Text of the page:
The City forecasted flat revenues based on minimal change over the last 10 years. In 2019, the legislation was changed that companies pay both cable and telephone franchise fees would only pay one according to highest franchise fee based on the state revenues. The City is hoping growth offsets any impact this will have on the City.

Administrative Fees & Transfers

Fines & Forfeitures

Fines are revenues received by the City from the Municipal Court from Class "C" misdemeanor violations occurring within the corporate City limits. Class "C" misdemeanors typically result in fines of less than $200, but in some cases can reach $2,000. Fines and Forfeitures are mainly made up of traffic fines, general fines, parking fines, and code violations. Revenues are down since FY 2017-2018 due to changes in legislature, less tickets, and a change in the presiding judge. The City budgeted a 10% decrease in 2020-2021 due to less tickets written in 2019-2020 due to the pandemic; therefore, we are anticipating less collections in the upcoming year.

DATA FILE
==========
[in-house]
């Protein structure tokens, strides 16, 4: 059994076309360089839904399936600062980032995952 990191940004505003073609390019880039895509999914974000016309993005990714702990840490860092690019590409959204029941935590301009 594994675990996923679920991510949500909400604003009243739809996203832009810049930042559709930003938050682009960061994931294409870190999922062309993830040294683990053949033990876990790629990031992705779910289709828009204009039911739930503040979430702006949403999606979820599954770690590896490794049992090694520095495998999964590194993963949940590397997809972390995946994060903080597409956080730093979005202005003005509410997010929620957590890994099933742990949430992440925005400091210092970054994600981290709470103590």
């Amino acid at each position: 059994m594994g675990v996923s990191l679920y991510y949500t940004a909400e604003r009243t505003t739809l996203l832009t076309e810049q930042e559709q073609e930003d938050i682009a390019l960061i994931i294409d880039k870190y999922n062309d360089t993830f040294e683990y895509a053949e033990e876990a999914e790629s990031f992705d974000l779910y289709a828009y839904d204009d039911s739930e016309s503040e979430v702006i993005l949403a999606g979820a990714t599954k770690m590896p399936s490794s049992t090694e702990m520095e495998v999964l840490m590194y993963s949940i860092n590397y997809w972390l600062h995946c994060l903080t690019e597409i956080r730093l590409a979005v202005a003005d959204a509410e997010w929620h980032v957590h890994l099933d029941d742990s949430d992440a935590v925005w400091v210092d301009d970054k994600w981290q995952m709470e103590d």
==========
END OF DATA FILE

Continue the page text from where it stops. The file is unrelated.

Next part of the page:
Based on varied permit trends in the past 10 years, the City is forecasting a slight increase in revenues for the upcoming years even though ticket counts continue to trend downward and legislation changes have made it more difficult to collect fines.

Licenses & Permits